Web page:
Saturday, August 20, 2011
| 7:56:43 PM IST (+05:30 GMT)
0 Comments | 1253 Views | Copyright: IANS
Which demons could possibly provoke two normal healthy ambitious young people to kill a man, cut his limbs into several pieces and attempt to dispose of his body in the thick jungles?
'Not A Love Story' attempts to unravel the abiding mystery of human nature and the extreme measures it resorts to, when pushed to the brink.
This is the frightening, sobering and life-changing story of Anusha Chawla (Mahie Gill), a small-town girl with big Bollywood dreams, who ends up being an accomplice in a gruesome crime.
We certainly are left open-mouthed.
Indeed it is the normalcy of Anusha's dreams and how drastically they get subverted within the time-frame of a few decisive days, that forms the core of the compelling, often repugnant but always riveting, crime drama.
Ramu's camera is frequently more frenziedly crazy than the deeds of the protagonists.
The frames are used as a wildly wicked playground to signify the unsettled mindspace of the lead couple.
Gill and Dobriyal's journey from desperate love to unthinkable crime is charted with a kind of subverted dismay that is the opposite of the dramatic sighs and gasps that Hindi cinema usually uses to punctuate crime dramas.
Sandeep Chowta's background score tends to overpunctuate the point in the earlier portions.
Zakir Husain pitches in a perfectly-modulated performance as a tired but canny police officer.
But towards the end, the film builds up a desperate atmosphere of a crime of passion with the excessive margins in the film's emotional graph being magically reduced and eliminated.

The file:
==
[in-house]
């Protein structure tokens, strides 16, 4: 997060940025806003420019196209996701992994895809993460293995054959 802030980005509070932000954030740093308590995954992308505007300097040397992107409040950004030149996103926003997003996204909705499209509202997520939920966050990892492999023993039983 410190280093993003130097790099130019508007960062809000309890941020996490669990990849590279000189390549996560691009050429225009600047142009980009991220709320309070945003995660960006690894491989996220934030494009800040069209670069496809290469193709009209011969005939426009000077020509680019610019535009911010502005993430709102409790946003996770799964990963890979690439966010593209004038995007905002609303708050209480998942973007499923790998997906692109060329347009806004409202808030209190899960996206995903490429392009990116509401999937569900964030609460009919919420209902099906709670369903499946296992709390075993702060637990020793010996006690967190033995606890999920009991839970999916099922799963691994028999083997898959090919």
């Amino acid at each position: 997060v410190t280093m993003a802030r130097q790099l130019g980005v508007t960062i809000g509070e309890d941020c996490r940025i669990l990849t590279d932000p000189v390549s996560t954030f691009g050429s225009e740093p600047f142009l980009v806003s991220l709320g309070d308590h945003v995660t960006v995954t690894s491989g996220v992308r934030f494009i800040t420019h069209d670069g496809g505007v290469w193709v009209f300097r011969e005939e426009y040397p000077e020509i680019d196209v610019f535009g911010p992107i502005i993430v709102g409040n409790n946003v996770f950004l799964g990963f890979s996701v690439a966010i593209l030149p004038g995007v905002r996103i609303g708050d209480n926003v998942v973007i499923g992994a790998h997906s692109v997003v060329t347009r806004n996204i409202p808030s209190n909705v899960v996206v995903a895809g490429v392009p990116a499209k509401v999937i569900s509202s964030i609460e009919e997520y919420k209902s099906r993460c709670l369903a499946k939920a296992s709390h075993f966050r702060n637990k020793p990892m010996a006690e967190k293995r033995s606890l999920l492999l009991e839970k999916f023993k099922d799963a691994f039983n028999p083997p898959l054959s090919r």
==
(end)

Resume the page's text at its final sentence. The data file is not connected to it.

All the craziness of the camera angles becomes one with the insanity of the crime committed by two people who, before butchering their victim, had probably only committed minor offences.
The sheer lunacy that divides normalcy from the unpredictability of life is captured with a brutal forcefulness.
'Not a Love Story' is not an easy film to watch. Crime has never looked more unglamorous on screen.
Varma just sucks you into the ghastly deed and doesn't allow you a moment of respite from the savagely probing camera which seems to penetrate the mind and soul of the protagonists.
Deepak and Mahie pull out all stops to deliver bludgeoning performances in this first-rate crime treatise.
And yes, the ironical use of Varma's 'Rangeela' theme song drives home the message of a young wannabe star's dream gone awry. You leave the film with the painful sound of crashing dreams reverberating in your ears.
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